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WestchesterFamily.com | October 2021

the stuff that no one else would. A lot of people thanked me for saying what they were thinking but wouldn’t say out loud. It was really satisfying to use some of the more traumatic events of becoming a new mother, which at the time had made me feel very alone, as an opportunity to connect with other women and help them feel better about what they were experiencing. I wrote a piece about looking for a babysitter online, likening it to online dating—the outlet, a super-cool mom-focused website, took it down after a wave of comments proved the story to be controversial. I was angry. I began experimenting on Instagram and I secretly created a page called Not Safe For Mom Group that felt like an extension of the kind of writing I was doing. When that outlet censored me I just felt like all of this we’re here for you, mama stuff we were being sold was a lie, and I felt it was especially unfair to the young moms who were coming up. I then decided to go live with my Instagram page—I wanted it to be a repository for moms to let things out, a place where we would not be silenced, and where we can say what’s on our minds without being told it’s controversial. When you’re a mom, you’re still just a regular person, and you may have thoughts that aren’t always maternal and nurturing. You can be a mom and be loud and angry also.” LINDSAY: “I always loved fashion in high school and university (I was voted best dressed!) but I never claimed to be a fashion expert. I just always felt like I could recognize what women like, how they want to look, and how they want to feel. As a makeup artist I was trained in color theory so that definitely helped, and being on live TV with HSN taught me how to talk to different people. I always felt like all the stores in DUMBO were so high-end and not relatable for me as a mother with four children. As moms we’re spending money on activities and extracurricular stuff for the kids, we’re

putting them first, and we’re not necessarily chasing down the next designer thing that’s on trend. So in 2017 I opened my store—we sell a mix of fun, statement pieces. We have a little something for everyone.” EDIL: “My website all started from the shame I felt after deciding to leave my career to stay home with my daughter. The old me would have gone back to work in a heartbeat, but by 12 weeks I was completely changed. Every day looked the same the first year I was home, and I felt lost and unproductive no matter how exhausted I was at night. And since it was wintertime with a newborn I had long periods of isolation. Even when I knew in my heart it was worth leaving my job to raise my daughter, I still craved external validation. The same support and recognition working moms got I wanted as a SAHM. I wanted to find moms who’d been in my shoes to tell me I made the right decision. I couldn’t find a community that did exactly that so I created it—my website is a space that honors and spotlights a mother’s decision to stay home because that decision is a BIG DEAL. We may not always be showered and dressed, but we work just as hard as any CEO.” SELF-CARE IS FAMILY-CARE ALEXIS: “The people in the NSFMG community have really helped my life and my parenting, but the bigger the group grew the harder it was on my psyche, and the harder it was on my family because I was carrying the emotional weight of a lot of people’s pain. During Covid I had to take a lot of mentalhealth breaks because it was just so sad, people were really suffering. There were a lot of situations where the mom had a job and was taking care of the kids, and the dad didn’t have a job, and the kid was sick, and the mom was a teacher, and they had an aging parent to care for—almost everyone writing in every day had this kind of life filled with real-life challenges. My three team members have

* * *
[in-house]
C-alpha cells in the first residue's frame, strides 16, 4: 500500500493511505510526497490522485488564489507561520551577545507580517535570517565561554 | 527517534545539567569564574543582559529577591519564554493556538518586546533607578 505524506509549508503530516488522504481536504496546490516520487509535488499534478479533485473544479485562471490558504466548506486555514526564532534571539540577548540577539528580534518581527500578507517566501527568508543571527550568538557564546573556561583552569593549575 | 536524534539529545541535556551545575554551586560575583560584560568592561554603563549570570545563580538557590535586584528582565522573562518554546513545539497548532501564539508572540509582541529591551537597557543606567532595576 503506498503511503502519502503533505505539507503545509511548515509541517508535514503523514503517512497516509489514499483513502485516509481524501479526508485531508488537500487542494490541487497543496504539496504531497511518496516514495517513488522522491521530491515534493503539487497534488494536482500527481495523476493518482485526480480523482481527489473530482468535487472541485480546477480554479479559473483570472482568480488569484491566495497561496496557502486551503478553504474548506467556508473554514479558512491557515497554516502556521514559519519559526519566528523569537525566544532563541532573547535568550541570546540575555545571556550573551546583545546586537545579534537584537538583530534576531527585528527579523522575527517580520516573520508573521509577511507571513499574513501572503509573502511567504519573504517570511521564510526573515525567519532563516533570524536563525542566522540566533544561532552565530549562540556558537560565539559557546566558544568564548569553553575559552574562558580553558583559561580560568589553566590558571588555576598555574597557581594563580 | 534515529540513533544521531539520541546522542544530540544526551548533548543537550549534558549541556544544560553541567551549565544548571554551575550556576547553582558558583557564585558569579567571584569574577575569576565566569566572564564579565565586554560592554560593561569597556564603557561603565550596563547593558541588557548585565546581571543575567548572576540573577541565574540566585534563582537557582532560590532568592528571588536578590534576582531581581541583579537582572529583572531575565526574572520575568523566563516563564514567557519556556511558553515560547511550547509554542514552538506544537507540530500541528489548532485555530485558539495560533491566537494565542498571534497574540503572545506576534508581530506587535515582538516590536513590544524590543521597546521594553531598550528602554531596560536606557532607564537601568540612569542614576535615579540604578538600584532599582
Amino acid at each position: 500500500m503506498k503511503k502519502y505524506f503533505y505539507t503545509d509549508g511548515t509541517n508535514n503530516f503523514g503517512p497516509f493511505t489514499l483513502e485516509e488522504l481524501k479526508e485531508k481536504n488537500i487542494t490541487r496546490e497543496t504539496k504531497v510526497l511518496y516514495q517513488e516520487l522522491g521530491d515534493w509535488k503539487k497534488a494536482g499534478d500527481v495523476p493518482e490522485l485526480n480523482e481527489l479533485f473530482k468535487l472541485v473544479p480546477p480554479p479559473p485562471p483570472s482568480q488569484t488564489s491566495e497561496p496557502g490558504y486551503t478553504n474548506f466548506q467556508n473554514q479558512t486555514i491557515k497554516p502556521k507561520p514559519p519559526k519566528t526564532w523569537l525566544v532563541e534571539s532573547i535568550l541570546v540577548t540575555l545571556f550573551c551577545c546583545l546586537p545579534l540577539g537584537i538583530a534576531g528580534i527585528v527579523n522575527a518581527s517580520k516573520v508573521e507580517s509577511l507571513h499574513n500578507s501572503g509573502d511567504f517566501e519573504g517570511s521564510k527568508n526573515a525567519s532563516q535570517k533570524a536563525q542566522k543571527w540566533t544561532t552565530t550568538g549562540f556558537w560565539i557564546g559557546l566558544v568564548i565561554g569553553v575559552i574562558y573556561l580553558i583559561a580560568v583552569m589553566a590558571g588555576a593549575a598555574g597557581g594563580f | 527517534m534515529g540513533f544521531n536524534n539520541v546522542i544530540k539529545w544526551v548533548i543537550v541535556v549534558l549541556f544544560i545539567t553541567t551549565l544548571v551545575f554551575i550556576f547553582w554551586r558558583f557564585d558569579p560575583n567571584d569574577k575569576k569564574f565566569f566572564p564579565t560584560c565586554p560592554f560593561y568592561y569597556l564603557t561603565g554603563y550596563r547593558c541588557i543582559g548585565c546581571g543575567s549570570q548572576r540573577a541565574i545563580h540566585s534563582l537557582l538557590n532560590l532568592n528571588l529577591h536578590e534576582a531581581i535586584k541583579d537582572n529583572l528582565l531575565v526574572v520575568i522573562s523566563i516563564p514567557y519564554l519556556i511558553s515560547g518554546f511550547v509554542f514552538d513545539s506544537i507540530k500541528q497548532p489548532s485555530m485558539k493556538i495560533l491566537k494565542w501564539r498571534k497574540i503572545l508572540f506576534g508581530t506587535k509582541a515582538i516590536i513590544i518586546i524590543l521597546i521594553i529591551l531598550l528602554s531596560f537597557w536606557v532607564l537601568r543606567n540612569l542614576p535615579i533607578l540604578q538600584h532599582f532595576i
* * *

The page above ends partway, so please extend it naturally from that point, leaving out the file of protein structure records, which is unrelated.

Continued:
friends, have date nights, have a well-balanced life. I think balance is the key to happiness in motherhood. If you work too much you’re going to feel guilty about not being there for your kids, but if you’re with your kids too much, let’s face it, you’ll go crazy.” EDIL: “As a stay-at-home mom with a husband who works full-time and is in law school, I don’t get a dedicated day to practice self-care, instead it’s sprinkled throughout my week. It comes in small doses, and it’s often done alongside my kids—it’s listening to The Daily podcast, when the baby is napping, it’s going for a walk, it’s journaling, it’s staying up late to watch crime or reality shows, or it’s keeping myself engaged by helping a friend out with marketing for their business. These moments are superimportant to me, they’re how I tell myself ‘I love you and I see you’. I know that if I can’t take care of myself no one else will. Also, when I do these things I’ll say it out loud so my daughter is aware—I’ll say, “I really love this book so I’m going to sit and read now” or “my body could use some fresh air, let’s go for a walk.” I want her to know that I do things for myself, too, even when it’s not big and obvious. I want her to grow up knowing how to love and care for herself.”

Photo by Michelle Rose Photo

become a lifeline for me, we text all day long. It was hard to make the investment to hire help and grow my team, but I feel these things in my body and I don’t do too great with that. Since they all came from the community, I knew I could trust them—they’re so hardworking and smart, I feel so lucky. Our community manager took over the DMs, she’s the one who interacts with our community. I used to live in our DMs, reading until 5am sometimes, responding, writing to people